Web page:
Silent House director Chris Kentis and screenwriter Laura Lau have partnered to create a downright scary film. The duo phoned Movie Fanatic for an exclusive interview to discuss what inspired the project, their thoughts on the astounding turn by their star Elizabeth Olsen and how to make a film feel as if it was shot with one take.
The movie is shown in real time. As the 88 minutes go by, the audience is whisked through the terror experienced by Olsen through her character. "It was made up of several very complex long takes,” Kentis said. “We didn’t shoot it as one continuous shot.”
How the film successfully feels like an Alfred Hitchcock one-take film like Rope lies in the filmmaker’s background. “The first thing that kind of hooked us when we were approached to do this was the challenge of telling a story in this way, especially with my background as an editor. The traditional way that all films are made, you go into production, you shoot coverage, you get your close-ups and wide shots and whatnot,” Kentis said.
“Then you take that stuff and go into the cutting room and start putting your movie together and that’s where you control the pacing of the story. That’s where you decide how to reveal information. You need to think of a new kind of film language to get these things across to a certain extent. Then there are the logistical challenges as well in how to pull this off.”
Silent House is a remake of a film from Uruguay that was based on a true story. When tackling the script, Lau sought to pump it up with elements that would only enhance the horror. “I had been told that the true story was about a family of three people who were murdered in a house and incest was involved. The original film actually didn’t go in that direction; they went in a totally different direction from what the true story was,” Lau said.
“But I was immediately like, ‘Wow, what happened in this family and how damaged were these individuals? What would compel somebody to kill somebody?’ I basically started with that premise and I looked into the incest. I looked into the kind of psychological damage that is reaped upon people who are abused, especially abused as children, whether physically or sexually. It took me into this whole line of research around the different ways that people survive this kind of trauma -- what they do to survive. It took me into dissociative identity disorder as one of these kind of clever ways of surviving where you basically fragment your identity so large parts of you are not there, literally are not there. You inhabit those parts of yourself and you completely suppress what it is that happened to you.”
Given that aspect of the story, the duo felt that having the film feel like it was shot in one continuous take would effectively enhance the audience’s living what Olsen exhibits onscreen. “It was the perfect way to bring across the experience of someone who’s fragmented, who’s experiencing reality as fragmented, whose sense of time is not continuous. It’s discontinuous because she’s actually a very, very damaged, mentally ill person,” Lau said. “I wanted to convey the terror of somebody who’s been through this kind of trauma, the terror of a little girl who was trying to get away from the horrendous things that were happening to her and to put the audience through that experience with her but in a way that you don’t realize that’s what’s going on till you’re really at the very end of the movie.”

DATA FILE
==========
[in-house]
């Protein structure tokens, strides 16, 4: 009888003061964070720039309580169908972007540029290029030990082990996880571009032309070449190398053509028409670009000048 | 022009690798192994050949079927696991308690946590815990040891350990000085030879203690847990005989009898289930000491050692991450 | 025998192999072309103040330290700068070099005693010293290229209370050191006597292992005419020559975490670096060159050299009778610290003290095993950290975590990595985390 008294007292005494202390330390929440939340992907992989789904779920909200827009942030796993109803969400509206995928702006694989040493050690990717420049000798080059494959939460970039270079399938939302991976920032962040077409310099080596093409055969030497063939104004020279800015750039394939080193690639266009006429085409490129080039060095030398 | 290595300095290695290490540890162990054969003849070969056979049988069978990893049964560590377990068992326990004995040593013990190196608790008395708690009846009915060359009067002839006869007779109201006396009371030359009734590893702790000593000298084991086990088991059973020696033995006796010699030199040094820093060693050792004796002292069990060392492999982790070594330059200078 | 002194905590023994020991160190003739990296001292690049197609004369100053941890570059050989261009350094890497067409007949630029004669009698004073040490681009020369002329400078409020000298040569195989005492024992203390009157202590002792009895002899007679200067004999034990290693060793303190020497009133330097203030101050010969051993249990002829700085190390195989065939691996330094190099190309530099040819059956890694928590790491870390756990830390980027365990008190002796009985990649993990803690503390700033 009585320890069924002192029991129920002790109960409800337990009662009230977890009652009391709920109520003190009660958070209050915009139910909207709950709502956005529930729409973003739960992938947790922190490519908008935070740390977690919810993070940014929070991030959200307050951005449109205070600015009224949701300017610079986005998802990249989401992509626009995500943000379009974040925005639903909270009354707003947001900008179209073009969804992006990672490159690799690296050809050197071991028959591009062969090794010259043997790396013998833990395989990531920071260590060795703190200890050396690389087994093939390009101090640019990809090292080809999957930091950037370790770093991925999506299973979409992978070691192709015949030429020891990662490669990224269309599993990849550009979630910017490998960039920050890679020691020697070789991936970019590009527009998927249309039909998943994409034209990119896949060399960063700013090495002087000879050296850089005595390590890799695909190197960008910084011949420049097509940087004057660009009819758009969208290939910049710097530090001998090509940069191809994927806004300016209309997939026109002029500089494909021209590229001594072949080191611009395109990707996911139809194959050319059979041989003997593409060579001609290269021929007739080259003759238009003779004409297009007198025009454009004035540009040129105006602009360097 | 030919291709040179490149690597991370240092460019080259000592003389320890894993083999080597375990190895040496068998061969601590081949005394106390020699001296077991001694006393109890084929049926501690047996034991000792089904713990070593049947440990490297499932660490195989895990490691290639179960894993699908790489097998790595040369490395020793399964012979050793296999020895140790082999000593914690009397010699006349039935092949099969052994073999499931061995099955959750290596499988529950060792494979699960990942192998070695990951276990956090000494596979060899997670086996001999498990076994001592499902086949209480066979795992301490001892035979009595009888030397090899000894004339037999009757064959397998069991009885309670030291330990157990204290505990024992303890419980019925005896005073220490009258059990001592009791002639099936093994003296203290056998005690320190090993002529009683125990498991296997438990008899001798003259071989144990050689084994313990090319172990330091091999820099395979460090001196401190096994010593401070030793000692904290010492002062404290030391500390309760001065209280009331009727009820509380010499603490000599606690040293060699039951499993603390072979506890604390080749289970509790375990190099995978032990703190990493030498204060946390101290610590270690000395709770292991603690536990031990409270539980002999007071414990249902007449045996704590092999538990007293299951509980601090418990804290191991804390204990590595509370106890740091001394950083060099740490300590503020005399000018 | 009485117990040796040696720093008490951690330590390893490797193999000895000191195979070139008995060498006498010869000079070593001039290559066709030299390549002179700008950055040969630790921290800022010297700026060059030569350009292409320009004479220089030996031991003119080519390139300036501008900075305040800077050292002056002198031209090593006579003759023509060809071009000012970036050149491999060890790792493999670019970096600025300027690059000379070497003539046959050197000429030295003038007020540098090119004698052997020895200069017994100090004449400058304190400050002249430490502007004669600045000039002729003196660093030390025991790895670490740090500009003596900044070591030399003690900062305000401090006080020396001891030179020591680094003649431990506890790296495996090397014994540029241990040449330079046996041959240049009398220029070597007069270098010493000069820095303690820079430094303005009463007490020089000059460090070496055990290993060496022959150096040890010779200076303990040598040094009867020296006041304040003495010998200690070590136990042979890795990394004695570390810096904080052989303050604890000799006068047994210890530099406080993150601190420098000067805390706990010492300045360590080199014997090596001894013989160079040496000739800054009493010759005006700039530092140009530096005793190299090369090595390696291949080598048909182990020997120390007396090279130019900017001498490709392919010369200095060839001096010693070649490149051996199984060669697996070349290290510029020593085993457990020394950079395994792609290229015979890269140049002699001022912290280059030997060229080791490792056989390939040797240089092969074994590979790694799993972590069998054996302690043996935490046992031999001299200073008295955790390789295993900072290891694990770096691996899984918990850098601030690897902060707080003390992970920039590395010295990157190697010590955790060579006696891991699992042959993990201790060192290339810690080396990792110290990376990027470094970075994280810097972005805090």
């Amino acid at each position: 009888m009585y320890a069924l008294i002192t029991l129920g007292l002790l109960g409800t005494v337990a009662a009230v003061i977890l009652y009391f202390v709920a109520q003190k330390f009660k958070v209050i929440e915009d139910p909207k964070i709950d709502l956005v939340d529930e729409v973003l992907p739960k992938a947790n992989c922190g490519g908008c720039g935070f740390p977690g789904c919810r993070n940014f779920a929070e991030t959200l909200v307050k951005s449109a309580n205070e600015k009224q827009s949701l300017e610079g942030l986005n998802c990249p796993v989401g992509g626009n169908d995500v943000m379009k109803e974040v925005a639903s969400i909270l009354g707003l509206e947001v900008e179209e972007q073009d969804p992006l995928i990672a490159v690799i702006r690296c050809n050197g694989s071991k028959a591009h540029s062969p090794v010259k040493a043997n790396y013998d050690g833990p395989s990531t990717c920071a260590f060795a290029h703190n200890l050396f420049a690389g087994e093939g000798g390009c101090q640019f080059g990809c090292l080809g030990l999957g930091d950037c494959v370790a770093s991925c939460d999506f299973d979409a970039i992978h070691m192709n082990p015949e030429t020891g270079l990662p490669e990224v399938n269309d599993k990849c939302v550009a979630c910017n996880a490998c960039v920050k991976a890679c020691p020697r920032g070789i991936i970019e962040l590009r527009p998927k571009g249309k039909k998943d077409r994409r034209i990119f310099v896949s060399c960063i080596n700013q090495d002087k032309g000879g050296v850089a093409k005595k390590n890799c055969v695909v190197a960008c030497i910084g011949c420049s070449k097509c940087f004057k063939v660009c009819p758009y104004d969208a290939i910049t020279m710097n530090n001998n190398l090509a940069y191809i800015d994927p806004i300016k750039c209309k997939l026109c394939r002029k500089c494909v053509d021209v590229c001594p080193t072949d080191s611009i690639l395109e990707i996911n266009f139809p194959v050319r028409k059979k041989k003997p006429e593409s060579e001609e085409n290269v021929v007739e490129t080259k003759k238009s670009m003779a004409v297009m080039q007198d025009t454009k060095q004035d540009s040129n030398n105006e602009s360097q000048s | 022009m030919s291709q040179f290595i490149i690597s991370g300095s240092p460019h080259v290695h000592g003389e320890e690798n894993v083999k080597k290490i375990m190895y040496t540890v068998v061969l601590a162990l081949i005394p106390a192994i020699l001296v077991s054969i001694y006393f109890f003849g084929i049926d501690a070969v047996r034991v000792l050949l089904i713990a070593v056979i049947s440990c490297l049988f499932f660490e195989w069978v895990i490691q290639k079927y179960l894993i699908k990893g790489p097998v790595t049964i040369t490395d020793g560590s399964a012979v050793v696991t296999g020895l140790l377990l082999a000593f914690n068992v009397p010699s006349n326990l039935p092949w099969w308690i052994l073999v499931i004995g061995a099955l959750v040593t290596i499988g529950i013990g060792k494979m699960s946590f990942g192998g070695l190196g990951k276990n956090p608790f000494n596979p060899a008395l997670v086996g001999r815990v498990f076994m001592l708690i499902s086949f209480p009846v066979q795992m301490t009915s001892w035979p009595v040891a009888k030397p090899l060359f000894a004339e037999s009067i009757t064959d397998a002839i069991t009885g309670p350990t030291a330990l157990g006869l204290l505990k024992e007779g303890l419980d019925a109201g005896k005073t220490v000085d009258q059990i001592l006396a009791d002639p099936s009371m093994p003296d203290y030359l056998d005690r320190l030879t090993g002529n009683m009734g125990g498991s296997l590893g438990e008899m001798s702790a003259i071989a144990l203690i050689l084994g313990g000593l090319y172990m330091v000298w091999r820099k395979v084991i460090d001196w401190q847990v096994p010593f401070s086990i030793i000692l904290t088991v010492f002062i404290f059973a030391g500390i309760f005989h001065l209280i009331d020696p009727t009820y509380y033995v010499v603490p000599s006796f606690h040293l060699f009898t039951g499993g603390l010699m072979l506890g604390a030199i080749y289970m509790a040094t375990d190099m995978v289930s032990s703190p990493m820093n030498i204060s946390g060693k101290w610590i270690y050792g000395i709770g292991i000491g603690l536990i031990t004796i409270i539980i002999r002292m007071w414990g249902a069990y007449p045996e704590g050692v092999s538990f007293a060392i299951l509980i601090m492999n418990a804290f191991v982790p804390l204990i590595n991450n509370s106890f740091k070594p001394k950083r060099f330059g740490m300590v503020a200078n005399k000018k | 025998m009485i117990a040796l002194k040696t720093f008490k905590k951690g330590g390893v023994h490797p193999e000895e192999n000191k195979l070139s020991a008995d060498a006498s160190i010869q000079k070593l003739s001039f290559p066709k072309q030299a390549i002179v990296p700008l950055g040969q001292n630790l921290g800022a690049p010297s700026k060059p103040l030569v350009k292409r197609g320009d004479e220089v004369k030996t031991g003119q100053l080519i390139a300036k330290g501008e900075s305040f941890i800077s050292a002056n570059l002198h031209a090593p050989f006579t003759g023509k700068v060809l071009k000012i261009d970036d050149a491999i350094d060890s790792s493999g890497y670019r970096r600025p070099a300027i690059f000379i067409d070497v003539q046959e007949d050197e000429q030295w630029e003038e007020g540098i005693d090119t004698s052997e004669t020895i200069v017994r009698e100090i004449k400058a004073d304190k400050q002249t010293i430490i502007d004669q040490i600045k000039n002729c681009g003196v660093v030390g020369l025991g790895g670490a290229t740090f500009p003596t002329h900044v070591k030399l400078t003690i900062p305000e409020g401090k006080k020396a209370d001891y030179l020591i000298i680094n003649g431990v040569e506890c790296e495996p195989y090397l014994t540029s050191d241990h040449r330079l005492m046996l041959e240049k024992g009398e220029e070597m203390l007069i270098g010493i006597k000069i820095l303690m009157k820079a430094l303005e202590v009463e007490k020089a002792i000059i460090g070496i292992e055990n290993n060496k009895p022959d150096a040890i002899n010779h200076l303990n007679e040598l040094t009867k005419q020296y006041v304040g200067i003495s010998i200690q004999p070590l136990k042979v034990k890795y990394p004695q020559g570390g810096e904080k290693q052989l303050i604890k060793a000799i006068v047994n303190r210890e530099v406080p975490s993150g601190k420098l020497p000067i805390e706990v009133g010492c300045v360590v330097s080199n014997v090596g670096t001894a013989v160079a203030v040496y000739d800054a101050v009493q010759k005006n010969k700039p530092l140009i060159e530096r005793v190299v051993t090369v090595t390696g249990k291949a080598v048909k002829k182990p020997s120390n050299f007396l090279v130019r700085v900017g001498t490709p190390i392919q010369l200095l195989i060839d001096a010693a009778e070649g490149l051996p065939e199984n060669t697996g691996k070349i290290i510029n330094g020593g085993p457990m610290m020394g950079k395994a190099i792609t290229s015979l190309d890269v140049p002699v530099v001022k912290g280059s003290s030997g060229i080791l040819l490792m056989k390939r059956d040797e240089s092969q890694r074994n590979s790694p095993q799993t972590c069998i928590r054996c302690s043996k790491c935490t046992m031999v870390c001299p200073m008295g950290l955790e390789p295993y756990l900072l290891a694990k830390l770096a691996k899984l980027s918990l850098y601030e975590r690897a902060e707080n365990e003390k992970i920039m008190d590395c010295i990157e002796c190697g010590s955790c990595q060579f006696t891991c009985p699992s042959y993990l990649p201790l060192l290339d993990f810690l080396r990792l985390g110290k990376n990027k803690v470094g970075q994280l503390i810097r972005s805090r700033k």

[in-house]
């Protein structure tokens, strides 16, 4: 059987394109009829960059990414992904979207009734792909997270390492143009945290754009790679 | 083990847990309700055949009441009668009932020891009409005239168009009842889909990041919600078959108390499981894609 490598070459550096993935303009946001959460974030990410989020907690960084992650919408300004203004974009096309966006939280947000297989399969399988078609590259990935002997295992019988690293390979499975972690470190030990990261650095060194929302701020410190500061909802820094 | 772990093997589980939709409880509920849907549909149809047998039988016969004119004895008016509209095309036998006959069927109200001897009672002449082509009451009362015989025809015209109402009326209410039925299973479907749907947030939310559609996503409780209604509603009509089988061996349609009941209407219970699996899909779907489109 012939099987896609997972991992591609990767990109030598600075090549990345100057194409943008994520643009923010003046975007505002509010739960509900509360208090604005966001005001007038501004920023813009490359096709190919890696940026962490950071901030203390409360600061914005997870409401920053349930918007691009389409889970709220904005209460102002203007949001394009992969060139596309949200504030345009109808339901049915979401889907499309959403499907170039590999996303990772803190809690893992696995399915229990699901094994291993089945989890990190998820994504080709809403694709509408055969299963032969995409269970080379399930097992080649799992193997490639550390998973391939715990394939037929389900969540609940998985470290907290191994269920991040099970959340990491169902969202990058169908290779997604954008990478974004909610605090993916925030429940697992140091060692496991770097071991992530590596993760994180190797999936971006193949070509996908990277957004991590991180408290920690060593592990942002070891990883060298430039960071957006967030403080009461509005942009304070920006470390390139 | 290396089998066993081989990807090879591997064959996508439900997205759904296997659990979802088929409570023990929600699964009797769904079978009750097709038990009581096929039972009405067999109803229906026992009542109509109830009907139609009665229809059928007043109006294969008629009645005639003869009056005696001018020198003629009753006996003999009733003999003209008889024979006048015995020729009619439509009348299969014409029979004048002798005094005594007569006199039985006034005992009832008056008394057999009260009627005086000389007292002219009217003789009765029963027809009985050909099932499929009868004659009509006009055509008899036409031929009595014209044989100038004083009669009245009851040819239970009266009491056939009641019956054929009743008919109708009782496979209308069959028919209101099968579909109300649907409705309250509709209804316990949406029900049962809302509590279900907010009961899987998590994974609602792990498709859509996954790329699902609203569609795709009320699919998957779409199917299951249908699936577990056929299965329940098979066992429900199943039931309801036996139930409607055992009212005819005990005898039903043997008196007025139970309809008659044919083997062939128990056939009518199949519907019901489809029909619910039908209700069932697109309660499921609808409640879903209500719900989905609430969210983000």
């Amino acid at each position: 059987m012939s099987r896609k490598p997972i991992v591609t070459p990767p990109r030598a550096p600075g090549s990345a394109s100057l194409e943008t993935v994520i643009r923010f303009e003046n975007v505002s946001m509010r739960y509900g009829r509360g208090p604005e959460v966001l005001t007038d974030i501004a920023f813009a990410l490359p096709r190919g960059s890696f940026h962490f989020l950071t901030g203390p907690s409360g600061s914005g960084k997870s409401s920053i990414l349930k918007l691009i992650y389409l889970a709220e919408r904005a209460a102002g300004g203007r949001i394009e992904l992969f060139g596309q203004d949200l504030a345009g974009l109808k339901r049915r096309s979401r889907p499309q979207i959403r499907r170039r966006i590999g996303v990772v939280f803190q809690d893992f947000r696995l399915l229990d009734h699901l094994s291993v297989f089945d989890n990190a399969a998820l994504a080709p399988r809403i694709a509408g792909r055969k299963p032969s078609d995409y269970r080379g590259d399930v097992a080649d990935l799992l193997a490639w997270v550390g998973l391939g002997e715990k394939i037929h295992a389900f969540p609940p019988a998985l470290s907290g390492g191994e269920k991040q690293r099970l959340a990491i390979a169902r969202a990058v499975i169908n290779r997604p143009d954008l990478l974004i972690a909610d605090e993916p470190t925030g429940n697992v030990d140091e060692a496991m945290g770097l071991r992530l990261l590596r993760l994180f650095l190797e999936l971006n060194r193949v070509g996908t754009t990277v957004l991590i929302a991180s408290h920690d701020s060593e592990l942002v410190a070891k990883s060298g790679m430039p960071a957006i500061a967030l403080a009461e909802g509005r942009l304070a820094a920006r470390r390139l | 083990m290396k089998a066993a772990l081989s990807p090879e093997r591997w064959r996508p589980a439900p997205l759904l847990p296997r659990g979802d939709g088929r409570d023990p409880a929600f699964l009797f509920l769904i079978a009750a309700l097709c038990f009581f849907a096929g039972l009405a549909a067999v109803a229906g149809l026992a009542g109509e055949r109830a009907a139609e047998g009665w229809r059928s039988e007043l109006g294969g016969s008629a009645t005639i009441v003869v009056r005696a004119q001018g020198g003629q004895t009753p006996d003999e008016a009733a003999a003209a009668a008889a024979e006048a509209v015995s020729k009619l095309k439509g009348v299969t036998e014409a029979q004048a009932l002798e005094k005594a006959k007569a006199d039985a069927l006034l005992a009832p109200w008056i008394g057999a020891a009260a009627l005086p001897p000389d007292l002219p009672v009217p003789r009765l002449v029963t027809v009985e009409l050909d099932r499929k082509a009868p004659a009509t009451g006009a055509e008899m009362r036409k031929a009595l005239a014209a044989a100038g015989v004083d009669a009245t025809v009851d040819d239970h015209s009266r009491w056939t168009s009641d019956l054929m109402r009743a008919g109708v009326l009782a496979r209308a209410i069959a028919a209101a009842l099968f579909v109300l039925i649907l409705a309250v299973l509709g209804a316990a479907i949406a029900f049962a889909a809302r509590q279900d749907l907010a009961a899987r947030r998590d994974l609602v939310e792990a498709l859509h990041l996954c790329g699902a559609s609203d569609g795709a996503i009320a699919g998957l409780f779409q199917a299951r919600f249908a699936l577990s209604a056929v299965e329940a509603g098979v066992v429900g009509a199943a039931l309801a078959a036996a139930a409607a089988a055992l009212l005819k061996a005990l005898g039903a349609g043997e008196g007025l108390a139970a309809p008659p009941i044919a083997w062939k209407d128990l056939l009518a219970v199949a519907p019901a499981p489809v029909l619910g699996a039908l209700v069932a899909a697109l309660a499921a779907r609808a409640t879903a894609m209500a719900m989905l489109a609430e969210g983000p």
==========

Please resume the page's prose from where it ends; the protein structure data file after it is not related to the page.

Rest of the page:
The pair have an almost unspoken creative process that works. “We’ve made shorts and this is our third feature. She’s also keenly aware and she’s over my shoulder,” Kentis said.
“We’ve been working together and living together for a long time and watching movies together and talking about movies together and we have a very similar taste,” Lau added.
“Even though of course we’re different people and we have different interests and we bring different strengths, I think that over the years that we really respect and value each other’s ideas and we have learned how to really communicate with each other. I think it’s that process of collaboration, that kind of bumping into each other, working together and learning how to articulate what we want and coming up with a vision that works for both of us, it just works.”
Silent House works on so many levels, but it is largely due to the performance of the actress who broke out in Martha Marcy May Marlene, Olsen. “We certainly lucked out,” Kentis said of his casting coup. “With all the challenges of this film, we knew that we needed someone very special who could carry it in a unique way because the camera was going to be on her for such a long period of time. There was no escape. We needed someone that audiences were really going to want to watch and care about and identify with and feel her pain. We needed someone who could bring across the various emotional layers that are going on and someone with the training and the discipline for this unique kind of challenge.”
Lau appreciated how devoted the actress was to the project, continually picking her brain to further get inside the head of this complex character. “I think that Lizzie’s performance is what makes that work in the film. In so far as we’re successful in sculpting these different layers in the film, she was bringing that. All the time she knew that this was the experience of a damaged person and she was bringing that pain, that bewilderment and that terror of a traumatized mind, which is not simple,” Lau said. “It was something that she really embodied. She would have nightmares at night and in fact we even used some of the material from her nightmares in the movie.”